Nearly everyone agrees that the coming Brexit barriers will increase the volatility and complexity of doing business within the UK. Pricing can serve as both a bulwark against uncertainty and a great source of opportunity during this period. However, when it comes to pricing, it is key to remember that one size does not fit all.
Any price increase subjects a company to volume risk. This is a matter of price elasticity. But volume risks can vary as well. In fact, depending on how sensitive certain products and market segments are to price changes, a company can achieve a significant effective price increase by raising some prices, leaving some steady, and cutting others. The mix and the balance makes the difference. An organisation with a solid and smart pricing capability will be able to work cross-functionally to evaluate the potential impacts of any pricing moves, and learn to optimise the mix of moves rather than trying to make one bold move.
Put another way, the key here is price differentiation. Products and customers are not always equal in their ability to serve as profit sources. If a company can estimate price elasticities accurately, it can take those into account and differentiate prices by category, by geography, by customer segment, and by product or pack type. In this scenario, taking a lower total price increase on smaller product configurations (or none at all) and reducing the number of units per pack would be a smarter way to achieve higher prices than simply slapping a price increase of 10 percent across all SKUs. This level of awareness, and the options it gives a company, reflects our insistence on creative, intelligent, and responsible price management.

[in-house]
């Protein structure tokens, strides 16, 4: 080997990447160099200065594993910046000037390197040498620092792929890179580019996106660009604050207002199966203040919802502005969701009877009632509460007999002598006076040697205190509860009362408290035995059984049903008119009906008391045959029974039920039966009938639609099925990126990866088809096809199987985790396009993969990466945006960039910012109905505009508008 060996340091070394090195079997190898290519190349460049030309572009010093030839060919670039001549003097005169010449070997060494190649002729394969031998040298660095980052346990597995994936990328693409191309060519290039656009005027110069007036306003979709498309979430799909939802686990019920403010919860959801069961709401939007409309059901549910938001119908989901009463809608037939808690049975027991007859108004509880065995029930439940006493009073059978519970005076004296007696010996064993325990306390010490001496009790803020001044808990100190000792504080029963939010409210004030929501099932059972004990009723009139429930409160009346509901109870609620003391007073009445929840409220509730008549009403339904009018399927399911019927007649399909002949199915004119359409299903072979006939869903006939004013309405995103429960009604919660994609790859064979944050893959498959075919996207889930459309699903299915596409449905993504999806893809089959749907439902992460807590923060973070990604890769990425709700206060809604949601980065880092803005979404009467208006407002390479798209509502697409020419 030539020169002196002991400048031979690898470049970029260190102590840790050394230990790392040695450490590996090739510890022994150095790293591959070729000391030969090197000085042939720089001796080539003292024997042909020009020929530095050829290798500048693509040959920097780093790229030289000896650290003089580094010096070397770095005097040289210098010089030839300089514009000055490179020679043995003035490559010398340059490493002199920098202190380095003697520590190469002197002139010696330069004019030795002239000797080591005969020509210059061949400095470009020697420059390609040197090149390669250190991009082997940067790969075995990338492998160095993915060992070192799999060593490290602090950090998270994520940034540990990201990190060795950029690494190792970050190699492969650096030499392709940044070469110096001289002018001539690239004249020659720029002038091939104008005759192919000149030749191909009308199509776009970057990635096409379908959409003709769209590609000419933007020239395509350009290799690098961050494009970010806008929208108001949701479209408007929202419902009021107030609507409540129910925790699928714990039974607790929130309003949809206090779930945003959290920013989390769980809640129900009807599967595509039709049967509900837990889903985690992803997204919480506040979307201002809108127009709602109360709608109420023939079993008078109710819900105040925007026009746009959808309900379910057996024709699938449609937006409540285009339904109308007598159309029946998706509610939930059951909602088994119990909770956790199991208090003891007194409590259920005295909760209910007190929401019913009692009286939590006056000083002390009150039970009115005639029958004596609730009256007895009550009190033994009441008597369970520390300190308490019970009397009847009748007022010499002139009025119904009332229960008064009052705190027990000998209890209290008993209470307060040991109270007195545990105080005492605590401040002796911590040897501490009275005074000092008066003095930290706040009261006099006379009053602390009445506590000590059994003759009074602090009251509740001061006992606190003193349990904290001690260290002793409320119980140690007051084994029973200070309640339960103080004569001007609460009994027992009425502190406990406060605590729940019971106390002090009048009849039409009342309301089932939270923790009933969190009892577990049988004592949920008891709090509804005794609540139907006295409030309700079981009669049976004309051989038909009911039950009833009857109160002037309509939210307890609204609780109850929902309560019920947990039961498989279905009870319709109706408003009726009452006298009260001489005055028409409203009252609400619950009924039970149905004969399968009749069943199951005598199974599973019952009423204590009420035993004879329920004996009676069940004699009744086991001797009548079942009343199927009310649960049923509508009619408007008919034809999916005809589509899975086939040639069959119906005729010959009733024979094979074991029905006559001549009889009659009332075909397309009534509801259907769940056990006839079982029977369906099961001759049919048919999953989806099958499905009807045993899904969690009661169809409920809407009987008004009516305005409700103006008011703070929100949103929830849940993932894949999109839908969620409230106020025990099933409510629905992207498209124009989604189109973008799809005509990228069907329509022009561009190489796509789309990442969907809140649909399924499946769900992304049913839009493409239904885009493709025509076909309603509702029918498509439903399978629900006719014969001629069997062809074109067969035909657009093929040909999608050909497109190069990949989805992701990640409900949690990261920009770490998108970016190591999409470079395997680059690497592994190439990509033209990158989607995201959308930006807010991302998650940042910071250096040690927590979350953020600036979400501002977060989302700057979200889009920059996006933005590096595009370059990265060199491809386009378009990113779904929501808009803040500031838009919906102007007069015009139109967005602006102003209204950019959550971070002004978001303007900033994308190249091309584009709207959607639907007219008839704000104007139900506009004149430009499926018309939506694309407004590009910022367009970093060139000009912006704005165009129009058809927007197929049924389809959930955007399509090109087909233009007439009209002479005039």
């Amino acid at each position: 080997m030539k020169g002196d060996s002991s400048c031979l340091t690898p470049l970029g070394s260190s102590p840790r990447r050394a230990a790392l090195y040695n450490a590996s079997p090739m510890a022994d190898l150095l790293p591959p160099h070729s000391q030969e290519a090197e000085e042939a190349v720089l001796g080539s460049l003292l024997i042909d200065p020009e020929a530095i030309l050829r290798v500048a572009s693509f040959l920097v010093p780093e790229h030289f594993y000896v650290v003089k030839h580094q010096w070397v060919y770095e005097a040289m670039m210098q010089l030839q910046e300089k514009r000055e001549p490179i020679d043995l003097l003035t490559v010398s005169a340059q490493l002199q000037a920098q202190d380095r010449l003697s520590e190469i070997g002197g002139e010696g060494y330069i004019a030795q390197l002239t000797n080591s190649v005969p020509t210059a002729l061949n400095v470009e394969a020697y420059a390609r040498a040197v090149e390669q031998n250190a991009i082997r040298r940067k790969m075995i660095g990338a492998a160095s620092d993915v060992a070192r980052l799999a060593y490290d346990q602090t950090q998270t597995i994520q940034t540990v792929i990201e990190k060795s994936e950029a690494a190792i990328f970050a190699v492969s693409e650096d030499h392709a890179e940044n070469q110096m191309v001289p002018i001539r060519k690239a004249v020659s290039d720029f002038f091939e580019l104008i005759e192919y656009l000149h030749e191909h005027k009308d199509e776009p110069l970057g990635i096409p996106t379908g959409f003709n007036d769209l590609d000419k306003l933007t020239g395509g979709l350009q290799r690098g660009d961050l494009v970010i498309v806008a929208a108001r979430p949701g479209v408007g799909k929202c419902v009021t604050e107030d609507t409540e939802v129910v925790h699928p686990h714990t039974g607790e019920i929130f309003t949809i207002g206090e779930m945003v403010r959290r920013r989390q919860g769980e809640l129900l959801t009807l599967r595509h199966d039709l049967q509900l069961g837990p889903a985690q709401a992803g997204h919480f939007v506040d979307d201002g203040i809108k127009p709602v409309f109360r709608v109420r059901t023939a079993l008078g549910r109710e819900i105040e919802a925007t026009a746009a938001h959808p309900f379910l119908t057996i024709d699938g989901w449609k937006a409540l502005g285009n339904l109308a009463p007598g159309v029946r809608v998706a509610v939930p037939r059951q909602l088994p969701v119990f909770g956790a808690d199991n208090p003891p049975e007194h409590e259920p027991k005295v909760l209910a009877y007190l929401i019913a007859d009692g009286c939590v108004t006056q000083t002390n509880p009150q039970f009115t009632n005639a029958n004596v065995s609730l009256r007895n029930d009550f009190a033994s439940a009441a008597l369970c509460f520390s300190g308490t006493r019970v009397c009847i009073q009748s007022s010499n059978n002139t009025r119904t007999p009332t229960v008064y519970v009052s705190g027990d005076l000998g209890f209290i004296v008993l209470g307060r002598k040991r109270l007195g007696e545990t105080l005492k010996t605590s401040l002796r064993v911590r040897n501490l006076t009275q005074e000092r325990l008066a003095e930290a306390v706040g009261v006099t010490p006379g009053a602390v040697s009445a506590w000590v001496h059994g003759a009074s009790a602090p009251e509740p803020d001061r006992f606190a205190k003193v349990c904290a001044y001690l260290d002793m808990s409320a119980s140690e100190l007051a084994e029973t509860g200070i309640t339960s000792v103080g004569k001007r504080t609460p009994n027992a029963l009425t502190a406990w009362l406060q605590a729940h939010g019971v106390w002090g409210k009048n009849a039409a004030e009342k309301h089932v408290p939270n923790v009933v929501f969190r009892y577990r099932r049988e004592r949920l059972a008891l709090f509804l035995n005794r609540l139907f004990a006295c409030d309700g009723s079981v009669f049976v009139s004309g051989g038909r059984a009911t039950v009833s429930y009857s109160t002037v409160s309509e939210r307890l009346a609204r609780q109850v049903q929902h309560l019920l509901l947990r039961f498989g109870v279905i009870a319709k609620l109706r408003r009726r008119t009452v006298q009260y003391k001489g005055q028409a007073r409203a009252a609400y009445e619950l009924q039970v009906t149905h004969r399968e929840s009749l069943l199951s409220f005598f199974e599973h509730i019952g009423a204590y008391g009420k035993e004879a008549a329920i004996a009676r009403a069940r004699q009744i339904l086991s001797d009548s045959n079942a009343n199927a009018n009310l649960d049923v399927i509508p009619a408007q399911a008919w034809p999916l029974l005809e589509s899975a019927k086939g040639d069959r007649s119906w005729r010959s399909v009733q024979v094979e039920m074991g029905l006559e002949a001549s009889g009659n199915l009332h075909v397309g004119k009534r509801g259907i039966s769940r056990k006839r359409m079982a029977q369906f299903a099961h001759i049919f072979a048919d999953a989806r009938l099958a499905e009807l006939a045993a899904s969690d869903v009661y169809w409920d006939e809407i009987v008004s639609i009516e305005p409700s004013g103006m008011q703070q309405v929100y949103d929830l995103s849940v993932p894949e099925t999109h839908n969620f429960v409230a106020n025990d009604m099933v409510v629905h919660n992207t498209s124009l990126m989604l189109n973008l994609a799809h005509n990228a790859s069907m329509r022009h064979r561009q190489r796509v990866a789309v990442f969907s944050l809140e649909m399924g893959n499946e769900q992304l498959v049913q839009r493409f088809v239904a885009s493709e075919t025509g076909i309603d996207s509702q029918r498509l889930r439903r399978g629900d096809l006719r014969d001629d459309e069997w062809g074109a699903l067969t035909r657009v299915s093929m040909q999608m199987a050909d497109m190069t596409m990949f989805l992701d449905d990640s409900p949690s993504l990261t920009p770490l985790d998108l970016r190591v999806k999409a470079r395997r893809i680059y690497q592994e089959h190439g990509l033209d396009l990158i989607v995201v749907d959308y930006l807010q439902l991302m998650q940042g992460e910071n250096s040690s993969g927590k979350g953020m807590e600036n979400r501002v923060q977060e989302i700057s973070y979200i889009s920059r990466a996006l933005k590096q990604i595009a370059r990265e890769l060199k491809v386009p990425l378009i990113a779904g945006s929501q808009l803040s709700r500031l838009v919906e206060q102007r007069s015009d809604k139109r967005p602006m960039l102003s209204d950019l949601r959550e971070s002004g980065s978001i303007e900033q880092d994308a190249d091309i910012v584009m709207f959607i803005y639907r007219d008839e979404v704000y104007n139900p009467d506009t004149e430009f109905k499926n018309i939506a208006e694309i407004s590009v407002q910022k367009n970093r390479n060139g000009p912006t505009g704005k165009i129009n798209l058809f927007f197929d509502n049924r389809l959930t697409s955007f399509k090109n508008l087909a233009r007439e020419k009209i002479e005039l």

In a recent project for an online classifieds business, we helped deliver an overall average 22 percent price increase. However, virtually nobody got the 22 percent... a significant proportion of the customer base saw no price change and some saw up to 50 percent. Importantly the price increase was aimed at where customers perceived the greatest value – in this case for the customers listing the highest value products, with the shortest listing duration and the highest sell-through. Nobody “likes” a price increases, but in this case acceptance was over 95 percent because the company properly calibrated the mix of pricing moves and then carefully prepared and rehearsed its communication of them.
What does successful price management entail? Simon-Kucher & Parters has identified three key factors:
#1: One size does not fit all